Recently, to further improve parsing performance on large codebases, we started writing Rust at Wildcard. Among all of the languages I’ve tried out, runtime errors such as segfaults, null pointer exceptions, race conditions, etc. are the norm. I took it for granted that being rigorous was the only way to avoid them and that it was the programmer’s responsibility to ensure everything was properly handled. Testing, static analysis, and other methods sure helped but sometimes it still wasn’t enough.

With Rust, most of these runtime errors are converted to compile-time errors, and once code compiles, it works, and for real.

  • There are no segfaults, memory safety is guaranteed at compile time

  • Null doesn’t exist in Rust solving the notorious billion-dollar mistake

  • Data races are programmatically impossible because of the ownership system in Rust!

Image for post

When a rust programmer says it compiles, he means it works

Rust is fast, it’s a systems programming language, meaning memory management is made manually. It is not garbage collected but it doesn’t feel like writing free or delete all over your code. Rust is designed with a simple concept, variable lifetimes: variables are owned by a certain piece of code and are freed when they get out of its scope, very much like local stack variables in C! If the variable is returned by a function, its ownership is moved to the caller, making it possible to outlive the scope of creation.

The core of Rust philosophy is zero cost abstraction: making things as simple as they should be, but without any performance overhead.

Rust is made to be very approachable. I was shocked by the simplicity of the Rust tooling, cargo the rust package manager is amazingly simple and pleasant to use. I’ve never seen a compiler as user friendly as rustc, pointing at the precise location of errors and even suggesting helpful tips! And for the beginners even going all the way and providing an explanation with examples (see rustc --explain), saving us the need to translate compiler errors on stackoverflow!!

#learn #machine learning #python

Jerad  Bailey

Jerad Bailey

1598891580

Google Reveals "What is being Transferred” in Transfer Learning

Recently, researchers from Google proposed the solution of a very fundamental question in the machine learning community — What is being transferred in Transfer Learning? They explained various tools and analyses to address the fundamental question.

The ability to transfer the domain knowledge of one machine in which it is trained on to another where the data is usually scarce is one of the desired capabilities for machines. Researchers around the globe have been using transfer learning in various deep learning applications, including object detection, image classification, medical imaging tasks, among others.

#developers corner #learn transfer learning #machine learning #transfer learning #transfer learning methods #transfer learning resources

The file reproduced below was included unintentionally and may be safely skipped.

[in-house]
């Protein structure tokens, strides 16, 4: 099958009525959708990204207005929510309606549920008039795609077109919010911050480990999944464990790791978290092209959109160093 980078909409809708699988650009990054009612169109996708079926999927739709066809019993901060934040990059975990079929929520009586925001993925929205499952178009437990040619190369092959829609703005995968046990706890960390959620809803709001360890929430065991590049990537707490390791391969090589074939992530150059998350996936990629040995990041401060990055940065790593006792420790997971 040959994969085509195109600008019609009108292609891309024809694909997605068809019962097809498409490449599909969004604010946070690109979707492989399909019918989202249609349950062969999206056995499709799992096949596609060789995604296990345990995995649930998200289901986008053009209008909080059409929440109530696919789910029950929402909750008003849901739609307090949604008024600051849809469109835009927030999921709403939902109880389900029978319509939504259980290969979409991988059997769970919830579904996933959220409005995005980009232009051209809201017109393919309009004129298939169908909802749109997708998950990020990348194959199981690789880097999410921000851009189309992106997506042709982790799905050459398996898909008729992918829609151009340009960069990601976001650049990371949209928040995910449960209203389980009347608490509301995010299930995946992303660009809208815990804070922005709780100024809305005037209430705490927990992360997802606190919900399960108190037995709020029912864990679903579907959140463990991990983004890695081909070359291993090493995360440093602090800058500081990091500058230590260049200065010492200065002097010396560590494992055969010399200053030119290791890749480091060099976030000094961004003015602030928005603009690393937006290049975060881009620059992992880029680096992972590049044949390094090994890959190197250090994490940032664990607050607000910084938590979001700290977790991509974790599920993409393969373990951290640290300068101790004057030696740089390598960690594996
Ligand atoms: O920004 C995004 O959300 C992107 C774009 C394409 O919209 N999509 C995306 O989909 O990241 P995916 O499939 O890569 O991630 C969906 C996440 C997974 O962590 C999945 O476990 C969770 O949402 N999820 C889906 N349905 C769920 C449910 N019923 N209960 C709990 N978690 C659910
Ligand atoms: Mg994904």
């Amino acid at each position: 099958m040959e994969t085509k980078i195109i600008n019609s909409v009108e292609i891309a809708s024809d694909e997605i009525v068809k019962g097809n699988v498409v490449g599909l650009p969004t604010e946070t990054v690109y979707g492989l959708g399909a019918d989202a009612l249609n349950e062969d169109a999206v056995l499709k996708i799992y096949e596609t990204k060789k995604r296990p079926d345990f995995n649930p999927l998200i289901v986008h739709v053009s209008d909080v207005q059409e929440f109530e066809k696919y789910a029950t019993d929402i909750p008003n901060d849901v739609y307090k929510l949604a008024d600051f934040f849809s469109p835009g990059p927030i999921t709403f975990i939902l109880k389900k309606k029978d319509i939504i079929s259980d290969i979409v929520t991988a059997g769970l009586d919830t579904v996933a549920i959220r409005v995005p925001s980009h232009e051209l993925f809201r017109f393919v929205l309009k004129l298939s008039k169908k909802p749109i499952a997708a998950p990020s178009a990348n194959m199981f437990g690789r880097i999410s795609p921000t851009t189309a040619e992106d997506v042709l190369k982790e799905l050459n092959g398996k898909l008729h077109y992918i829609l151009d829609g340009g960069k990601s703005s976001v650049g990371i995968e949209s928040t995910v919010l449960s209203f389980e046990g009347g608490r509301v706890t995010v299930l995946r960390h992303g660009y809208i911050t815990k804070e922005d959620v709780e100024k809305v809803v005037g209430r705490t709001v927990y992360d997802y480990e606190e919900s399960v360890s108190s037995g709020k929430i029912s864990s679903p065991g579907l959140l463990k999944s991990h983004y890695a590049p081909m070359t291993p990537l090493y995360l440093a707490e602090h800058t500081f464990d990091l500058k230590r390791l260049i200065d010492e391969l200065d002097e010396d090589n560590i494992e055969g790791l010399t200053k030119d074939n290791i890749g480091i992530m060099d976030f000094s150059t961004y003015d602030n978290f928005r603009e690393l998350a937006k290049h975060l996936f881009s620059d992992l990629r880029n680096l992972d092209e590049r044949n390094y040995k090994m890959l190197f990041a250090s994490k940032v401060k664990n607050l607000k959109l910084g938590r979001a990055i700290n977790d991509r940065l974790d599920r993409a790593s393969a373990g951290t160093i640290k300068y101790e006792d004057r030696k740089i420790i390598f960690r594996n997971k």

Obie  Rowe

Obie Rowe

1598403060

How To Get Started With Machine Learning With The Right Mindset

You got intrigued by the machine learning world and wanted to get started as soon as possible, read all the articles, watched all the videos, but still isn’t sure about where to start, welcome to the club.

Before we dive into the machine learning world, you should take a step back and think, what is stopping you from getting started? If you think about it, most of the time, we presuppose things about ourselves and assume that to be true without question.

The most normal presumption that we make about ourselves is that we need to have prior knowledge before getting started. Get a degree, complete a course, or have a good understanding of a particular subject.

The truth is that most of the time, this is a lie, the prior knowledge you think you need is most of the time not required or is so big that even experts from the field don’t fully understand it. The Seek of this prior knowledge is a trap that will make you run in circles, which leads us to the next presumption.

The perfect condition, you can’t wait for the ideal environment or situation to get started, things will never be 100% ready, try and fail, then try again. It takes a lot of time to get good at machine learning; you won’t learn all at once and especially at the beginning.

Instead of trying to acknowledge everything before getting started, do a little bit every day; you can make significant progress by creating small things every day for a considerable amount of time. The perfect condition will never exist, do it in your path, be consistent with it, and the results will come.

After you start making little progress every day, you probably will end up having a struggle with something or failing to achieve your goal at a certain point. This feeling is tough; it’s hard to see yourself not making any progress, not having any sense of gratification, and then still not give up.

Machine learning is hard, it might take you a few weeks, months or even years to see progress in a certain point but isn’t any harder than any other technical skill, it requires repetition and dedication to get where you want, you need to test it, make a mistake and learn from i

#machine-learning #artificial-intelligence #python-machine-learning #learn-machine-learning #latest-tech-stories #machine-learning-uses #ml-top-story #ai-and-ml

sophia tondon

sophia tondon

1620898103

5 Latest Technology Trends of Machine Learning for 2021

Check out the 5 latest technologies of machine learning trends to boost business growth in 2021 by considering the best version of digital development tools. It is the right time to accelerate user experience by bringing advancement in their lifestyle.

#machinelearningapps #machinelearningdevelopers #machinelearningexpert #machinelearningexperts #expertmachinelearningservices #topmachinelearningcompanies #machinelearningdevelopmentcompany

Visit Blog- https://www.xplace.com/article/8743

#machine learning companies #top machine learning companies #machine learning development company #expert machine learning services #machine learning experts #machine learning expert